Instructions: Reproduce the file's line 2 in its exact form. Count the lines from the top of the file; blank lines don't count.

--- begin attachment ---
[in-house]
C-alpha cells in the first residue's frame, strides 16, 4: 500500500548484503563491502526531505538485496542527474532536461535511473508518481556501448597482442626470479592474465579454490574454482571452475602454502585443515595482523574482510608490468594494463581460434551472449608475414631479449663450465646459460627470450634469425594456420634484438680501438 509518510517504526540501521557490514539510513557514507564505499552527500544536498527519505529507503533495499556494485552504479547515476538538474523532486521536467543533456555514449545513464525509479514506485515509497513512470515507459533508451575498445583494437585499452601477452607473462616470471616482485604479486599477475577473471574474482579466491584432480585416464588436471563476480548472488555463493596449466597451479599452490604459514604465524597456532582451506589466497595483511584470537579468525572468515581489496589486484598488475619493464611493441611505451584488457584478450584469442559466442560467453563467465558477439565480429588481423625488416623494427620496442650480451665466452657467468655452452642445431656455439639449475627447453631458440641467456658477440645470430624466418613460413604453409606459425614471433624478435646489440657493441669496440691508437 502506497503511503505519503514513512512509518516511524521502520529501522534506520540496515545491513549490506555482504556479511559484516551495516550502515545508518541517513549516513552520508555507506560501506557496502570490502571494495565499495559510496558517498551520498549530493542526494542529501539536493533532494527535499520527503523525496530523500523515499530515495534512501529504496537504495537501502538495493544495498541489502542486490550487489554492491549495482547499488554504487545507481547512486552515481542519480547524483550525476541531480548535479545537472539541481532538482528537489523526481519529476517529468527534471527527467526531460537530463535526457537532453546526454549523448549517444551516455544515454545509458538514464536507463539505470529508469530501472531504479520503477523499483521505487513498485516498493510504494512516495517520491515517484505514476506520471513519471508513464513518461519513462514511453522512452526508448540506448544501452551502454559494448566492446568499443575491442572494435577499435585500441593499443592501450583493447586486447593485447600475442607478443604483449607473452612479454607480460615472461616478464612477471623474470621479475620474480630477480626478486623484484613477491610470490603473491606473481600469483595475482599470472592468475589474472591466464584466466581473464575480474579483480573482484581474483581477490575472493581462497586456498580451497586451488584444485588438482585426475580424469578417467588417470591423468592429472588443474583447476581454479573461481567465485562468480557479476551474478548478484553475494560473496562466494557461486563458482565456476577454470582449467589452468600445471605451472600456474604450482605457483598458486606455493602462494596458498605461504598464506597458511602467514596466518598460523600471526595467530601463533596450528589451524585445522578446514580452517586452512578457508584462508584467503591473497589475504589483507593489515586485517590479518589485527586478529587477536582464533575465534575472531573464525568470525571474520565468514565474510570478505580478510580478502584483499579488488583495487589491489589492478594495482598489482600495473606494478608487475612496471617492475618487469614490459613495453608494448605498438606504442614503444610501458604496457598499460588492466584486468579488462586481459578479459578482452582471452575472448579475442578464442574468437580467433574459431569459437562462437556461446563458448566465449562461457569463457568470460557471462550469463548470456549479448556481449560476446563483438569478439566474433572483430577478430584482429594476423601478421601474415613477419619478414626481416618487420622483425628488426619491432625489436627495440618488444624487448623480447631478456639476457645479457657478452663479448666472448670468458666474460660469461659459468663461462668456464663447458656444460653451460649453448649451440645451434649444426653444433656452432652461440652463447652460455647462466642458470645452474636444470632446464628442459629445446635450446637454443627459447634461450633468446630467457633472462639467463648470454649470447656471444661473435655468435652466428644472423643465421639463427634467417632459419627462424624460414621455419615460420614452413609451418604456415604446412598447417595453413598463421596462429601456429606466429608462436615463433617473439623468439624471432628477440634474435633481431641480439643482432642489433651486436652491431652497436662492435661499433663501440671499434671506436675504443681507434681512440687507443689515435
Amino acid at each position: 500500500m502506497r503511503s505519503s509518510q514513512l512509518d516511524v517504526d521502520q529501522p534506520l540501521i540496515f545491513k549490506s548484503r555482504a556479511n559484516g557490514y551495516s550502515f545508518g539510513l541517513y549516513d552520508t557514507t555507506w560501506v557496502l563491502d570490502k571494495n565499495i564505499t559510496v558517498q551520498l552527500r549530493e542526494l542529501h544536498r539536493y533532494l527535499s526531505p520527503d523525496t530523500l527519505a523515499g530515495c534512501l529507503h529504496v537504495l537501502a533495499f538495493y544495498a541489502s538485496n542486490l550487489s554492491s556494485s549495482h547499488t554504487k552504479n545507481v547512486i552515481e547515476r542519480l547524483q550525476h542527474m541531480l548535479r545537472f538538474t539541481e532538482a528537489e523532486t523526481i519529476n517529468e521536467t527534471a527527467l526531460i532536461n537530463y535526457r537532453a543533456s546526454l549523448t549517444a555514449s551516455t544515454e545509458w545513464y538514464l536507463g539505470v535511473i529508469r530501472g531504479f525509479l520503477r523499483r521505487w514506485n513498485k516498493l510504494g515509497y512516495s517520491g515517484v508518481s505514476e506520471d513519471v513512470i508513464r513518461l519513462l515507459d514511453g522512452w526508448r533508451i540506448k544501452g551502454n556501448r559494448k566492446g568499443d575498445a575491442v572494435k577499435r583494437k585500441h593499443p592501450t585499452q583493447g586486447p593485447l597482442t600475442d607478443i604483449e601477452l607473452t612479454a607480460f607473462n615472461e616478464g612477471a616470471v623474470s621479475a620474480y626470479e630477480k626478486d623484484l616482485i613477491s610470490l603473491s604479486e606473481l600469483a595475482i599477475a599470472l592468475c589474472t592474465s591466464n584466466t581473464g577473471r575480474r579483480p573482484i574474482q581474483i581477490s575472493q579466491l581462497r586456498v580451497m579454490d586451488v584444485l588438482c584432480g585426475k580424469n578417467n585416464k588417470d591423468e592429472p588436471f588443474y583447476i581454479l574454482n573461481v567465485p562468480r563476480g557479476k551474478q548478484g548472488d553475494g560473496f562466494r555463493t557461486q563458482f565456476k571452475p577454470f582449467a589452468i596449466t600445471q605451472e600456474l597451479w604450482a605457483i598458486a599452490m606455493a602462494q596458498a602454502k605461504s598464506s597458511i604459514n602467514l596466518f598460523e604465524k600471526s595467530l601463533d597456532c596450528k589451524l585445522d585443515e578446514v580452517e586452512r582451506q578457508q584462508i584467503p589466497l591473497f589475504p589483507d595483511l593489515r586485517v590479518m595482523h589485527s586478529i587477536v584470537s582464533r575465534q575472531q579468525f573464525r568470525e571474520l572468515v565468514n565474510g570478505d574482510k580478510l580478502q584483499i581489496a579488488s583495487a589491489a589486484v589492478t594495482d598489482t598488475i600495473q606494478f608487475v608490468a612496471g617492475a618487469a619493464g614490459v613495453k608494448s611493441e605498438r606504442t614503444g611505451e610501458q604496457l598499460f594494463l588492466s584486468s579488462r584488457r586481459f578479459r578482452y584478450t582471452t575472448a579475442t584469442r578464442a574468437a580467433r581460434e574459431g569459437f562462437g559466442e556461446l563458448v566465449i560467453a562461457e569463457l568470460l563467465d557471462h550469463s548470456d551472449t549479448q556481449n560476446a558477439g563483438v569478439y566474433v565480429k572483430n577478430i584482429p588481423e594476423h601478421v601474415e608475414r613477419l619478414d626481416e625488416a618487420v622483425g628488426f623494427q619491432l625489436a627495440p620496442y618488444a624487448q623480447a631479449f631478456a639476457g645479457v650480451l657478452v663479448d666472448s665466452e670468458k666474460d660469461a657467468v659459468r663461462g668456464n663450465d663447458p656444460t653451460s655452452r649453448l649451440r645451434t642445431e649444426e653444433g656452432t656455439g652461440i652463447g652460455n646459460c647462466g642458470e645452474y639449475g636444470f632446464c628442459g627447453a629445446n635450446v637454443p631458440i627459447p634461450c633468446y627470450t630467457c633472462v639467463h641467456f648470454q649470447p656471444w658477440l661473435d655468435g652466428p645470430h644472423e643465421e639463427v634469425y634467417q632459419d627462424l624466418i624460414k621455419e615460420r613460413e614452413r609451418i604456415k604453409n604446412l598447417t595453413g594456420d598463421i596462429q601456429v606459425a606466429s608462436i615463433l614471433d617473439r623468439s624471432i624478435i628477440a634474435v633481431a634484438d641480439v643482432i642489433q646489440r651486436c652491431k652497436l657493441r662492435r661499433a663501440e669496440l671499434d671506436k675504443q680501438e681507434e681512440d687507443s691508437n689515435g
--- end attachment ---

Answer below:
C-alpha cells in the first residue's frame, strides 16, 4: 500500500548484503563491502526531505538485496542527474532536461535511473508518481556501448597482442626470479592474465579454490574454482571452475602454502585443515595482523574482510608490468594494463581460434551472449608475414631479449663450465646459460627470450634469425594456420634484438680501438 509518510517504526540501521557490514539510513557514507564505499552527500544536498527519505529507503533495499556494485552504479547515476538538474523532486521536467543533456555514449545513464525509479514506485515509497513512470515507459533508451575498445583494437585499452601477452607473462616470471616482485604479486599477475577473471574474482579466491584432480585416464588436471563476480548472488555463493596449466597451479599452490604459514604465524597456532582451506589466497595483511584470537579468525572468515581489496589486484598488475619493464611493441611505451584488457584478450584469442559466442560467453563467465558477439565480429588481423625488416623494427620496442650480451665466452657467468655452452642445431656455439639449475627447453631458440641467456658477440645470430624466418613460413604453409606459425614471433624478435646489440657493441669496440691508437 502506497503511503505519503514513512512509518516511524521502520529501522534506520540496515545491513549490506555482504556479511559484516551495516550502515545508518541517513549516513552520508555507506560501506557496502570490502571494495565499495559510496558517498551520498549530493542526494542529501539536493533532494527535499520527503523525496530523500523515499530515495534512501529504496537504495537501502538495493544495498541489502542486490550487489554492491549495482547499488554504487545507481547512486552515481542519480547524483550525476541531480548535479545537472539541481532538482528537489523526481519529476517529468527534471527527467526531460537530463535526457537532453546526454549523448549517444551516455544515454545509458538514464536507463539505470529508469530501472531504479520503477523499483521505487513498485516498493510504494512516495517520491515517484505514476506520471513519471508513464513518461519513462514511453522512452526508448540506448544501452551502454559494448566492446568499443575491442572494435577499435585500441593499443592501450583493447586486447593485447600475442607478443604483449607473452612479454607480460615472461616478464612477471623474470621479475620474480630477480626478486623484484613477491610470490603473491606473481600469483595475482599470472592468475589474472591466464584466466581473464575480474579483480573482484581474483581477490575472493581462497586456498580451497586451488584444485588438482585426475580424469578417467588417470591423468592429472588443474583447476581454479573461481567465485562468480557479476551474478548478484553475494560473496562466494557461486563458482565456476577454470582449467589452468600445471605451472600456474604450482605457483598458486606455493602462494596458498605461504598464506597458511602467514596466518598460523600471526595467530601463533596450528589451524585445522578446514580452517586452512578457508584462508584467503591473497589475504589483507593489515586485517590479518589485527586478529587477536582464533575465534575472531573464525568470525571474520565468514565474510570478505580478510580478502584483499579488488583495487589491489589492478594495482598489482600495473606494478608487475612496471617492475618487469614490459613495453608494448605498438606504442614503444610501458604496457598499460588492466584486468579488462586481459578479459578482452582471452575472448579475442578464442574468437580467433574459431569459437562462437556461446563458448566465449562461457569463457568470460557471462550469463548470456549479448556481449560476446563483438569478439566474433572483430577478430584482429594476423601478421601474415613477419619478414626481416618487420622483425628488426619491432625489436627495440618488444624487448623480447631478456639476457645479457657478452663479448666472448670468458666474460660469461659459468663461462668456464663447458656444460653451460649453448649451440645451434649444426653444433656452432652461440652463447652460455647462466642458470645452474636444470632446464628442459629445446635450446637454443627459447634461450633468446630467457633472462639467463648470454649470447656471444661473435655468435652466428644472423643465421639463427634467417632459419627462424624460414621455419615460420614452413609451418604456415604446412598447417595453413598463421596462429601456429606466429608462436615463433617473439623468439624471432628477440634474435633481431641480439643482432642489433651486436652491431652497436662492435661499433663501440671499434671506436675504443681507434681512440687507443689515435